RO-110 ON THE DANUBE
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Ro-ro ferries across the Channel were heard of but what about down the Danube? We now know how to overcome the permit problem
THE LARGEST commercial vessels in use on the Danube are now providing a unique roll-on/ roll-off service for semi-trailers and other wheeled traffic (mainly exports to the Middle East). They move between southern Germany and Vidin, in Bulgaria.
Four specially-built catamarans, each capable of carrying 49 40ft trailers, now operate the 1500km long route from a terminal at Passau. They pass through four countries on the five-day journey to Bulgaria.
Intended primarily for traffic between western European countries and destinations in Turkey, Iran, Iraq and Saudi Arabia, the facility started in 1982 on an exclusive basis for SO-MAT. This is the Bulgarian state-owned road transport organisation, which is now one of the largest international hauliers in Europe.
Since then the service has been opened up to outside operators and shippers. Other users have included exporters of construction plant and similar equipment.
Use of the river service eliminates permit problems — well almost — and the payment of transit taxes, particularly in Austria where charges have recently risen. The British operator, Cave Wood Transport, of High Wycombe, began shipping Middle East traffic by this route in the autumn of 1983 and finds that there is little or no increase in overall transit times.
Cave Wood now moves between 10-20 loads a month by this method, all in SO-MAT trailers. Haulage from Vidin, north of Sofia, is provided by tractors of the Bulgarian company. This is an arrangement that was first used by a major German haulier specialising in Middle East traffic.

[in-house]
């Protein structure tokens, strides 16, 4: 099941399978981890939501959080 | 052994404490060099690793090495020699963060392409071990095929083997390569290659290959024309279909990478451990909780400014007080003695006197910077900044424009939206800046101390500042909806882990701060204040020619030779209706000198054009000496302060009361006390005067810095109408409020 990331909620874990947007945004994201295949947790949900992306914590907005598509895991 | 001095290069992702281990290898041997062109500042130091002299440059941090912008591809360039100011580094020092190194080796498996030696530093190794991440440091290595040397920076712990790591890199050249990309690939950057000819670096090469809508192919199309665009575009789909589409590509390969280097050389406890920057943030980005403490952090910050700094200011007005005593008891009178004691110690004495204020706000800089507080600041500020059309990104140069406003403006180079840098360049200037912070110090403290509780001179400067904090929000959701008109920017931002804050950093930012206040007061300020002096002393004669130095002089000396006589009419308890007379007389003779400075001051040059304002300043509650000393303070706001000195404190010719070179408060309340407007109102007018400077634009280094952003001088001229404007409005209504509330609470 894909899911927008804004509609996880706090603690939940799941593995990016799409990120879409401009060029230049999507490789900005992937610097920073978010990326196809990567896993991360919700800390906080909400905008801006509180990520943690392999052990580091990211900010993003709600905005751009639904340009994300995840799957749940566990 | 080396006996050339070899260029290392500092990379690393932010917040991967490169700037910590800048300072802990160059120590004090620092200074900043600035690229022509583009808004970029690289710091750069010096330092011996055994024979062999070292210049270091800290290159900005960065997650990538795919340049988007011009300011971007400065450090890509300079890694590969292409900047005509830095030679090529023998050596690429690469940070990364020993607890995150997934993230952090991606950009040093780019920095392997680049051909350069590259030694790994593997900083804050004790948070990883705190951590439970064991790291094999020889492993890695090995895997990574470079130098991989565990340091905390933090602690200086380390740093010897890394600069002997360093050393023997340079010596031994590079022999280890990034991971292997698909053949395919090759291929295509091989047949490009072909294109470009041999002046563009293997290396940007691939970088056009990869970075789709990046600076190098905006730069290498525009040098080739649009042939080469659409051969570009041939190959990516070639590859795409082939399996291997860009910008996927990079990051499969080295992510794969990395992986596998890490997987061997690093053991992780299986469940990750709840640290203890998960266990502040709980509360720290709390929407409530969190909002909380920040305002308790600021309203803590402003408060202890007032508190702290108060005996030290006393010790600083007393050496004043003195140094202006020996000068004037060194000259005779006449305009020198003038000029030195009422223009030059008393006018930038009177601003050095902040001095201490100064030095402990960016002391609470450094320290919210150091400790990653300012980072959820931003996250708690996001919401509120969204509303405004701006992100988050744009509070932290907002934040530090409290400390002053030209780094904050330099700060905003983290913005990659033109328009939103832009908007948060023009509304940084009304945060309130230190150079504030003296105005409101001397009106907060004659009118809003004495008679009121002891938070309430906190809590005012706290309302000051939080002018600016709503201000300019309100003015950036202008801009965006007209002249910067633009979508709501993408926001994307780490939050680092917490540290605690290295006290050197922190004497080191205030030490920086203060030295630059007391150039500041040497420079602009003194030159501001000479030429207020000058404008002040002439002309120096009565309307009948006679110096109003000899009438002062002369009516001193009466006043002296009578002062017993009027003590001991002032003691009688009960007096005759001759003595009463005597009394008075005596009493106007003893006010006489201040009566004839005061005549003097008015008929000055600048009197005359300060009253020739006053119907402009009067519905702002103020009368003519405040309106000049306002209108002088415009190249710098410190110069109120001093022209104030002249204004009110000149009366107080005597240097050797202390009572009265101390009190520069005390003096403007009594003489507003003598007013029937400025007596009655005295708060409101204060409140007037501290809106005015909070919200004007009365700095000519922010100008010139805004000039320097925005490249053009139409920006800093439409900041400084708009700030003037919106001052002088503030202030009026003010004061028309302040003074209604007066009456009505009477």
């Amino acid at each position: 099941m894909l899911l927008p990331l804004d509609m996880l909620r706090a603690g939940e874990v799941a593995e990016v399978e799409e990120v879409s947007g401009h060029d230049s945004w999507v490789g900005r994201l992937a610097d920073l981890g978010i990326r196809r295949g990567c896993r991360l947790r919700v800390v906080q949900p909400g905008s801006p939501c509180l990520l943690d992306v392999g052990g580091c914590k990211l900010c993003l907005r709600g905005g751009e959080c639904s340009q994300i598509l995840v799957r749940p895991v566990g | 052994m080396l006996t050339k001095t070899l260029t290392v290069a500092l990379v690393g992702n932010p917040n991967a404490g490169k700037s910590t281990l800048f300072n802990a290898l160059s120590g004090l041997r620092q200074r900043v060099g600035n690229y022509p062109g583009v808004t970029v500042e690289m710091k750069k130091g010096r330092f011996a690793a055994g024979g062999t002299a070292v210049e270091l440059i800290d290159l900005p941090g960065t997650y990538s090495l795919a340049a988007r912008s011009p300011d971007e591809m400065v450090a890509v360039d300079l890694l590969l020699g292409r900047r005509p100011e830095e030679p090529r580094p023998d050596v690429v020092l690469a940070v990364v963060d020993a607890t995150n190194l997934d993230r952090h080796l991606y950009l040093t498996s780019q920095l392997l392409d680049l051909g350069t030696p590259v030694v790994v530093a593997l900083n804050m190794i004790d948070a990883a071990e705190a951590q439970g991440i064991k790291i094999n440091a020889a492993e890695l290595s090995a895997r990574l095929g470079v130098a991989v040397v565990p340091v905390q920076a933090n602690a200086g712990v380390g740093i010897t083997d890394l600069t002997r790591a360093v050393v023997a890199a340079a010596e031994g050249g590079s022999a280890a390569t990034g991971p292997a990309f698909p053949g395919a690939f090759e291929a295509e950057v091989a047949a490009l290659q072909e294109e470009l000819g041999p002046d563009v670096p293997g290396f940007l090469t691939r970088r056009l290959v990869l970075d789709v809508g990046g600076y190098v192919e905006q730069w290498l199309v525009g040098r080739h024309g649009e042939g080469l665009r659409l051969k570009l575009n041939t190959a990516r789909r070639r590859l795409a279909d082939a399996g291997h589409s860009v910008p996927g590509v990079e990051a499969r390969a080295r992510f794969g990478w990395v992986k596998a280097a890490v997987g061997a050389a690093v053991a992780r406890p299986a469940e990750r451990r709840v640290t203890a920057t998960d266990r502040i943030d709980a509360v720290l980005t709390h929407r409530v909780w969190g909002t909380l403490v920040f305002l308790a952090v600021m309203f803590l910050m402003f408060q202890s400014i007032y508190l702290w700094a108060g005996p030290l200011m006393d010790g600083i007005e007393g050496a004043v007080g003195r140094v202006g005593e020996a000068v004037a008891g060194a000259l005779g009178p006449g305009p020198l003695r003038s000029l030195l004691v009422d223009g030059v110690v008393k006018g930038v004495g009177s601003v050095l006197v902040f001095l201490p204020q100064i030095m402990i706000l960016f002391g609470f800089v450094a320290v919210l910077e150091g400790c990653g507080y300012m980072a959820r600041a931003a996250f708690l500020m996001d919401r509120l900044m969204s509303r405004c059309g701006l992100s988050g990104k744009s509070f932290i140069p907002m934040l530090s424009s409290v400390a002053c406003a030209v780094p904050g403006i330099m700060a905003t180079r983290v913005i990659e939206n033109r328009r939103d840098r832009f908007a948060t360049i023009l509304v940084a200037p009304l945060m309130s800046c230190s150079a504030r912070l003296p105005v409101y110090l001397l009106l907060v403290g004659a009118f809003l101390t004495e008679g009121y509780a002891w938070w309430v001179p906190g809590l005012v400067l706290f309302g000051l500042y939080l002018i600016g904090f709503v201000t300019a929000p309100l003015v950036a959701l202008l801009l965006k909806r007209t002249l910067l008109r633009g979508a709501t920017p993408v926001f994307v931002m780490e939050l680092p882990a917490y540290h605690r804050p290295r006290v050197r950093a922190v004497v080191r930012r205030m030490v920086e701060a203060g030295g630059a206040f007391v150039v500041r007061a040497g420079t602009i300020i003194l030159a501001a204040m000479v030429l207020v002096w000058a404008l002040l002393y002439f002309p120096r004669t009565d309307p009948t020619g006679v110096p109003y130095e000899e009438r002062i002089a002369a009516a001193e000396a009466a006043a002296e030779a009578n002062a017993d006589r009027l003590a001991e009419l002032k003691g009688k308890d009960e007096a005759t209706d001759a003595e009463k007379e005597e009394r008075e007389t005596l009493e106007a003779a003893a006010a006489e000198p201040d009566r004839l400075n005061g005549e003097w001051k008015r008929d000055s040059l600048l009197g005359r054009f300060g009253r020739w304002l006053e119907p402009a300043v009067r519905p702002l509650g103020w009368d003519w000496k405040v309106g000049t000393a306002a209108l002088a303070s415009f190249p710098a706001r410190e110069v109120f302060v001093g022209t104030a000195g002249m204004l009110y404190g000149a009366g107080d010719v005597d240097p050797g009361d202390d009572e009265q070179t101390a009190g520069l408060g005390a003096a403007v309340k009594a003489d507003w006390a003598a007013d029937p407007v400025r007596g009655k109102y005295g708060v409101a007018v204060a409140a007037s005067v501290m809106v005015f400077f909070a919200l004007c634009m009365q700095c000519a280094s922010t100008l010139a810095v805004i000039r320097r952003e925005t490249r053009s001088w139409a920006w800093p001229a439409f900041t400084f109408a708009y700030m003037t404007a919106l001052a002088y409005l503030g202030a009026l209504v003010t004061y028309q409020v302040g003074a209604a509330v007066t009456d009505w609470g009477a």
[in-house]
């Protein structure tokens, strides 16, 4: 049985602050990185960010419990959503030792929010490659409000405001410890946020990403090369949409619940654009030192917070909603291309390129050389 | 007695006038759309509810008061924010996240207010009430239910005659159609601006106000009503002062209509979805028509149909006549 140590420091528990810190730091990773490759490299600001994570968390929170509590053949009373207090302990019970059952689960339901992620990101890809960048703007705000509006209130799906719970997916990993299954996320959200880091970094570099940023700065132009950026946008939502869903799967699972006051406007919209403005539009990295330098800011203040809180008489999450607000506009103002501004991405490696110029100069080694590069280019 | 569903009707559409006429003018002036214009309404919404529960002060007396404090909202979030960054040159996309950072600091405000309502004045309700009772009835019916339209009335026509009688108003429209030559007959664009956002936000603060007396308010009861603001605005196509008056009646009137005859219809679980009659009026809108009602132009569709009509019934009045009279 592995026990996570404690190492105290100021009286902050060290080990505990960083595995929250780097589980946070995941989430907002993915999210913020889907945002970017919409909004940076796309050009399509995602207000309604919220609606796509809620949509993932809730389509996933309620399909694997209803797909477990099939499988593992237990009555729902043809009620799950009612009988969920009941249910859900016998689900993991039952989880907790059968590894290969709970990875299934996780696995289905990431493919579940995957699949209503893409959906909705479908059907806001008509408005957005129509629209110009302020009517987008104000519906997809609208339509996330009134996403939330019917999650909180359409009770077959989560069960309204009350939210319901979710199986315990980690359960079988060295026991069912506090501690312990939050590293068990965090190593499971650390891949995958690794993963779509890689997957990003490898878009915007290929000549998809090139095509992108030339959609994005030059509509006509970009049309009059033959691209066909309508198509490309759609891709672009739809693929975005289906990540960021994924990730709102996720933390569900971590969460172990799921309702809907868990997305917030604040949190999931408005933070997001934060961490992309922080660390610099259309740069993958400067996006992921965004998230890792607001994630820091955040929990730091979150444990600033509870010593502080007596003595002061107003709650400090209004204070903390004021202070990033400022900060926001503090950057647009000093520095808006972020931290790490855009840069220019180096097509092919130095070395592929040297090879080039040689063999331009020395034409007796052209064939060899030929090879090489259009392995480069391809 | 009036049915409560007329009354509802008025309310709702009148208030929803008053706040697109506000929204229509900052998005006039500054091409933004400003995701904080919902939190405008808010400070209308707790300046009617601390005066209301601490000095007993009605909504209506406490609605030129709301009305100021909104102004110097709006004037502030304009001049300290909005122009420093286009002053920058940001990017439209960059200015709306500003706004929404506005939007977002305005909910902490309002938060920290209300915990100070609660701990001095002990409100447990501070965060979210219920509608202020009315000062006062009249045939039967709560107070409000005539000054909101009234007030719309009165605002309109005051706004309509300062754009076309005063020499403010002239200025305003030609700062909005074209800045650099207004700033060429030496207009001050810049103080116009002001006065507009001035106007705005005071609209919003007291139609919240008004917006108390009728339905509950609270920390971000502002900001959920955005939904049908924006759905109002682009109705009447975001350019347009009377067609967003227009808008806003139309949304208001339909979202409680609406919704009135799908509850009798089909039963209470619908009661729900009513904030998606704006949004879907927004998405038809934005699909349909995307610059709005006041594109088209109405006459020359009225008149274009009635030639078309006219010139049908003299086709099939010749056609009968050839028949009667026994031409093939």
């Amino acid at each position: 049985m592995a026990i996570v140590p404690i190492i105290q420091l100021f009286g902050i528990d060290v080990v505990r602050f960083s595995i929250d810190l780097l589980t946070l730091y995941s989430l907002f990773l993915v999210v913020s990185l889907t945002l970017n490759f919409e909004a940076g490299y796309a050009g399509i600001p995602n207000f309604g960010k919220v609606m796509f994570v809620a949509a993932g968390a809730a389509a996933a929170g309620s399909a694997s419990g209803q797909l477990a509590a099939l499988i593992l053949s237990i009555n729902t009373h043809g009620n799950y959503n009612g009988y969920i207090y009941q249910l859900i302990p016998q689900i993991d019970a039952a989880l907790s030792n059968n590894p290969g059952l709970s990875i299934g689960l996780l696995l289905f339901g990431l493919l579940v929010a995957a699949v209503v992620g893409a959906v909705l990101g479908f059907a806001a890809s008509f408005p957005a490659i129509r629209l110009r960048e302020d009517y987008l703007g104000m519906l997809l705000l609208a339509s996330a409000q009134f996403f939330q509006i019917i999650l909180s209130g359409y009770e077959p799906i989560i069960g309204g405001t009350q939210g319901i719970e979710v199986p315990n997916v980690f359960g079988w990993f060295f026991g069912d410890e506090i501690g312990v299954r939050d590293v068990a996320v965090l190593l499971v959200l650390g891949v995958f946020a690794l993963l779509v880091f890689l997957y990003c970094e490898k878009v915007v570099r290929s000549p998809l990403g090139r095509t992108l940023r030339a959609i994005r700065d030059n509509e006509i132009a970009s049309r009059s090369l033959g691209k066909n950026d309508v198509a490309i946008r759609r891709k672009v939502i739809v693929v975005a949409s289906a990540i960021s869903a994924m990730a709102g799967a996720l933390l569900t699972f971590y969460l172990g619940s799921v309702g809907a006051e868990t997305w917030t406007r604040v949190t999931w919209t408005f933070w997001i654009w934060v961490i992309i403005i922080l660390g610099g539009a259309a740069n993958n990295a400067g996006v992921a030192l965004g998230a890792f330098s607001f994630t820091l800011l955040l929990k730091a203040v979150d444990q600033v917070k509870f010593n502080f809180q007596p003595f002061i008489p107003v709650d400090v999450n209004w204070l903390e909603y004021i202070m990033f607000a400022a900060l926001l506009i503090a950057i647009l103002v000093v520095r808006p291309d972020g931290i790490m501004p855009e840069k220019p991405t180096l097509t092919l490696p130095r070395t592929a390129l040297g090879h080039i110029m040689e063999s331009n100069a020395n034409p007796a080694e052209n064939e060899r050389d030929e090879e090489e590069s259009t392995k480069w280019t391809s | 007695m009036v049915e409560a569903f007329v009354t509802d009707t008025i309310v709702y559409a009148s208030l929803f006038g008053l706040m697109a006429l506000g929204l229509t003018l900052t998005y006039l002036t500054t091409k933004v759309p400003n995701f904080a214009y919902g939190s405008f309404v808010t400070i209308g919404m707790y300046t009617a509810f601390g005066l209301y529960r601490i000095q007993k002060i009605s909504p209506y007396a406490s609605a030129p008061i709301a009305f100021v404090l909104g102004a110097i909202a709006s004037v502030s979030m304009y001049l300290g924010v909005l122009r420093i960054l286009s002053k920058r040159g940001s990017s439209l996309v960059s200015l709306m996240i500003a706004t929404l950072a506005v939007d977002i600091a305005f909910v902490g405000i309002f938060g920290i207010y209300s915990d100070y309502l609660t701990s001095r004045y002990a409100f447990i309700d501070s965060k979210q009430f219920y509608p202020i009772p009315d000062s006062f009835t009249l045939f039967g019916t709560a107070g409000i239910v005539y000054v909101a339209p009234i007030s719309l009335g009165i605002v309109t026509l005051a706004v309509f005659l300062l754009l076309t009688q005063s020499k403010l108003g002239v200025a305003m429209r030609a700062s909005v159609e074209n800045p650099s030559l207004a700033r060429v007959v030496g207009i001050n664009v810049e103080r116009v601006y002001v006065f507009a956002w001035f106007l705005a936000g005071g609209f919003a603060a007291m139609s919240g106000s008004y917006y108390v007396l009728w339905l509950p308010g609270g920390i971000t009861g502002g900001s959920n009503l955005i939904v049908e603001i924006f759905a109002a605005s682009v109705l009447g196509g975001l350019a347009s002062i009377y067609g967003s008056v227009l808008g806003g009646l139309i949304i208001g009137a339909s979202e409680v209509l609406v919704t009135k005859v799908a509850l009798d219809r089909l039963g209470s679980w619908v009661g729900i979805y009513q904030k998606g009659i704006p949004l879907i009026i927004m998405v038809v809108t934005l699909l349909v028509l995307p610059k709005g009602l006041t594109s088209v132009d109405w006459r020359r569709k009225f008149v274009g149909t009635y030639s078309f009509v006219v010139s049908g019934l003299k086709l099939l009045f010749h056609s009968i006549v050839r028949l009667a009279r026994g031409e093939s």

The vessels providing the Danube trailer service are of a catamaran design, chosen because there is no dry dock accommodation suitable for a vessel with a 23m beam on the river.
The 114m long ro-ro ships are therefore 'split' longitudinally for overhauls and when major services are required. Each is powered by two 940kW diesel engines and fully air-conditional accommodation for the 12-men crew.
The navigating bridge is designed to be lowered hydraulically when passing under low bridges. Fire-fighting equipment comprises two foam/water monitors on the seven lane trailer deck and an automatic Halon extinguishing system in the two separate engine rooms.
The service, operated by Donau-Lloyd-MAT, of Regensburg provides a departure every third day, in each direction. The development may well foreshadow a new element in the European land transport pattern. Completion, is now expected in 1990, of the Rhine-Main-Danube canal. Then all major western European inland waterways will have a link with the Danube so that an extension of the ro-ro method will become feasible.
In another important application of IWT the Ford plant at Cologne has now started shipping export consignments of up to 600 cars at a time, using a specially-converted multi-deck carrier shuttling to and from Rotterdam.